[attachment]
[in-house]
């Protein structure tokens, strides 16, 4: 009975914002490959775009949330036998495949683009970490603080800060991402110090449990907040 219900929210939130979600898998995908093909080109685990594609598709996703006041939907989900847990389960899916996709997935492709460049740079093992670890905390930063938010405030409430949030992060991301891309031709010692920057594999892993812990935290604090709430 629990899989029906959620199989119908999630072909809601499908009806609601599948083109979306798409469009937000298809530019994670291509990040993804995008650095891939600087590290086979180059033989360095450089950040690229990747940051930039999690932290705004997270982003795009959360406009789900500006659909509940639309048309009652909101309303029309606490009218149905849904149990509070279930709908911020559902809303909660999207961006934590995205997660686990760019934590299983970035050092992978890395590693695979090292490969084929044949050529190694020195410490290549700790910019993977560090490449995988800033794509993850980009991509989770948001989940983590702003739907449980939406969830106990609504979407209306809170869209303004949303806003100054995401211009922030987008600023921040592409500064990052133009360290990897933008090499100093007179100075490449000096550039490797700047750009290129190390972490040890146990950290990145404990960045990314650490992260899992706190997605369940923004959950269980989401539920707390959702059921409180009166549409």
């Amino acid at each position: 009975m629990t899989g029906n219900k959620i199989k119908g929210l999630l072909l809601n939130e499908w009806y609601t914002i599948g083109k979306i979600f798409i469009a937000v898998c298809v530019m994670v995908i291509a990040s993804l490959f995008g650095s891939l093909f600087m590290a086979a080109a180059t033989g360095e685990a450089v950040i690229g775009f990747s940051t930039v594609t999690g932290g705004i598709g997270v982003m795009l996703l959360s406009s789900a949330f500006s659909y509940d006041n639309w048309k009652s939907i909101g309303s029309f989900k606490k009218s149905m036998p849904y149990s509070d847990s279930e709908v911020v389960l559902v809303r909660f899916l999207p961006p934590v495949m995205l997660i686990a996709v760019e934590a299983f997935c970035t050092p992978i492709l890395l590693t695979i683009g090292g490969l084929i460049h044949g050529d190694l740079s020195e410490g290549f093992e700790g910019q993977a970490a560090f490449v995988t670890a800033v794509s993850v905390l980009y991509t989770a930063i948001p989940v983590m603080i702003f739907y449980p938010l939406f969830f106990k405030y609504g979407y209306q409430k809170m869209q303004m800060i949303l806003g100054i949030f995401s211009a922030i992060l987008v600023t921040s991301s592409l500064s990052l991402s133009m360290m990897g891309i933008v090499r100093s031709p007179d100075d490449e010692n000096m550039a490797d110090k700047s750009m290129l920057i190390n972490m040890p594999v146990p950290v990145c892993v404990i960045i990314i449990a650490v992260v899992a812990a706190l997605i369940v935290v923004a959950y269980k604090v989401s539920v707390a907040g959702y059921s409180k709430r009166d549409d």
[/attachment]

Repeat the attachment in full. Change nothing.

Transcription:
[in-house]
């Protein structure tokens, strides 16, 4: 009975914002490959775009949330036998495949683009970490603080800060991402110090449990907040 219900929210939130979600898998995908093909080109685990594609598709996703006041939907989900847990389960899916996709997935492709460049740079093992670890905390930063938010405030409430949030992060991301891309031709010692920057594999892993812990935290604090709430 629990899989029906959620199989119908999630072909809601499908009806609601599948083109979306798409469009937000298809530019994670291509990040993804995008650095891939600087590290086979180059033989360095450089950040690229990747940051930039999690932290705004997270982003795009959360406009789900500006659909509940639309048309009652909101309303029309606490009218149905849904149990509070279930709908911020559902809303909660999207961006934590995205997660686990760019934590299983970035050092992978890395590693695979090292490969084929044949050529190694020195410490290549700790910019993977560090490449995988800033794509993850980009991509989770948001989940983590702003739907449980939406969830106990609504979407209306809170869209303004949303806003100054995401211009922030987008600023921040592409500064990052133009360290990897933008090499100093007179100075490449000096550039490797700047750009290129190390972490040890146990950290990145404990960045990314650490992260899992706190997605369940923004959950269980989401539920707390959702059921409180009166549409």
């Amino acid at each position: 009975m629990t899989g029906n219900k959620i199989k119908g929210l999630l072909l809601n939130e499908w009806y609601t914002i599948g083109k979306i979600f798409i469009a937000v898998c298809v530019m994670v995908i291509a990040s993804l490959f995008g650095s891939l093909f600087m590290a086979a080109a180059t033989g360095e685990a450089v950040i690229g775009f990747s940051t930039v594609t999690g932290g705004i598709g997270v982003m795009l996703l959360s406009s789900a949330f500006s659909y509940d006041n639309w048309k009652s939907i909101g309303s029309f989900k606490k009218s149905m036998p849904y149990s509070d847990s279930e709908v911020v389960l559902v809303r909660f899916l999207p961006p934590v495949m995205l997660i686990a996709v760019e934590a299983f997935c970035t050092p992978i492709l890395l590693t695979i683009g090292g490969l084929i460049h044949g050529d190694l740079s020195e410490g290549f093992e700790g910019q993977a970490a560090f490449v995988t670890a800033v794509s993850v905390l980009y991509t989770a930063i948001p989940v983590m603080i702003f739907y449980p938010l939406f969830f106990k405030y609504g979407y209306q409430k809170m869209q303004m800060i949303l806003g100054i949030f995401s211009a922030i992060l987008v600023t921040s991301s592409l500064s990052l991402s133009m360290m990897g891309i933008v090499r100093s031709p007179d100075d490449e010692n000096m550039a490797d110090k700047s750009m290129l920057i190390n972490m040890p594999v146990p950290v990145c892993v404990i960045i990314i449990a650490v992260v899992a812990a706190l997605i369940v935290v923004a959950y269980k604090v989401s539920v707390a907040g959702y059921s409180k709430r009166d549409d």